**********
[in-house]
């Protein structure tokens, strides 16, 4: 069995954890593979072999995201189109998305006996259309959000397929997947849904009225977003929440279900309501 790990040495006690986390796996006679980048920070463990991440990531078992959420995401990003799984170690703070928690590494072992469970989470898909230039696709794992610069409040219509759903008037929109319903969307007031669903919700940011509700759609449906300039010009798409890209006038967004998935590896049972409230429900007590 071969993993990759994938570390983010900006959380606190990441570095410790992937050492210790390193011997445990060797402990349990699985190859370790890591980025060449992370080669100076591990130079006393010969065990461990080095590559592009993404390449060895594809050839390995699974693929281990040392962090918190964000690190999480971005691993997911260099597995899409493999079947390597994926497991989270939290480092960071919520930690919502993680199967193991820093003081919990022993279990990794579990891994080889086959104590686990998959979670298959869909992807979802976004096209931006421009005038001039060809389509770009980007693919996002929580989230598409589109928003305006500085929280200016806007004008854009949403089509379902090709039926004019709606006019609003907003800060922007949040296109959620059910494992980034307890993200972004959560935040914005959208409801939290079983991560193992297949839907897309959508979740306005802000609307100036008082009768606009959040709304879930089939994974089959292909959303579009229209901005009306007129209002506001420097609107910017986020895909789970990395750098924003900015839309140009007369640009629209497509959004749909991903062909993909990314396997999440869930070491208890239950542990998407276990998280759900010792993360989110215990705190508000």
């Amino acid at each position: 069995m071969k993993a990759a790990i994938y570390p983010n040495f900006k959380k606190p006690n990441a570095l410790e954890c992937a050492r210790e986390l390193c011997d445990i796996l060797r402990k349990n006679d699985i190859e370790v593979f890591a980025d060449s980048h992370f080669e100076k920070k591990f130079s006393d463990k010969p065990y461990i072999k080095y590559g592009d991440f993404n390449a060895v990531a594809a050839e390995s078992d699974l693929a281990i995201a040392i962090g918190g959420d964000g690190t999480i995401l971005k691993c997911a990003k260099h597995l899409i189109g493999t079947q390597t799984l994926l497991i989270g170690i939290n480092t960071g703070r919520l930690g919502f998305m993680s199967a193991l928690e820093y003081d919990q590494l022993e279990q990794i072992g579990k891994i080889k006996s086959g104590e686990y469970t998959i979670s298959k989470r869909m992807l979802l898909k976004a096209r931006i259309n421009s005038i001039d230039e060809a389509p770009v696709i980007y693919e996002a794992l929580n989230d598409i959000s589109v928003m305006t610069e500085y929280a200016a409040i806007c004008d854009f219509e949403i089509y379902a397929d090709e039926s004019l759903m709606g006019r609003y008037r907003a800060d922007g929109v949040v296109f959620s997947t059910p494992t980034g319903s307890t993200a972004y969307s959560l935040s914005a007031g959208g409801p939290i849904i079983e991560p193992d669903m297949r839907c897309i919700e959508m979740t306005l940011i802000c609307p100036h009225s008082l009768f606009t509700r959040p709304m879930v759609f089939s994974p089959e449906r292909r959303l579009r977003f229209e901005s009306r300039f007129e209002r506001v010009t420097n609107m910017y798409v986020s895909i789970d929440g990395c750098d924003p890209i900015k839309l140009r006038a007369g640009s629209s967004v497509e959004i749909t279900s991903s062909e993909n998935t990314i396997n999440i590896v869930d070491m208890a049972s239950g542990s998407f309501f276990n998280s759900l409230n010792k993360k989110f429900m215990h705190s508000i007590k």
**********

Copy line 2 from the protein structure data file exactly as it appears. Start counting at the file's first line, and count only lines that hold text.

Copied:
């Protein structure tokens, strides 16, 4: 069995954890593979072999995201189109998305006996259309959000397929997947849904009225977003929440279900309501 790990040495006690986390796996006679980048920070463990991440990531078992959420995401990003799984170690703070928690590494072992469970989470898909230039696709794992610069409040219509759903008037929109319903969307007031669903919700940011509700759609449906300039010009798409890209006038967004998935590896049972409230429900007590 071969993993990759994938570390983010900006959380606190990441570095410790992937050492210790390193011997445990060797402990349990699985190859370790890591980025060449992370080669100076591990130079006393010969065990461990080095590559592009993404390449060895594809050839390995699974693929281990040392962090918190964000690190999480971005691993997911260099597995899409493999079947390597994926497991989270939290480092960071919520930690919502993680199967193991820093003081919990022993279990990794579990891994080889086959104590686990998959979670298959869909992807979802976004096209931006421009005038001039060809389509770009980007693919996002929580989230598409589109928003305006500085929280200016806007004008854009949403089509379902090709039926004019709606006019609003907003800060922007949040296109959620059910494992980034307890993200972004959560935040914005959208409801939290079983991560193992297949839907897309959508979740306005802000609307100036008082009768606009959040709304879930089939994974089959292909959303579009229209901005009306007129209002506001420097609107910017986020895909789970990395750098924003900015839309140009007369640009629209497509959004749909991903062909993909990314396997999440869930070491208890239950542990998407276990998280759900010792993360989110215990705190508000």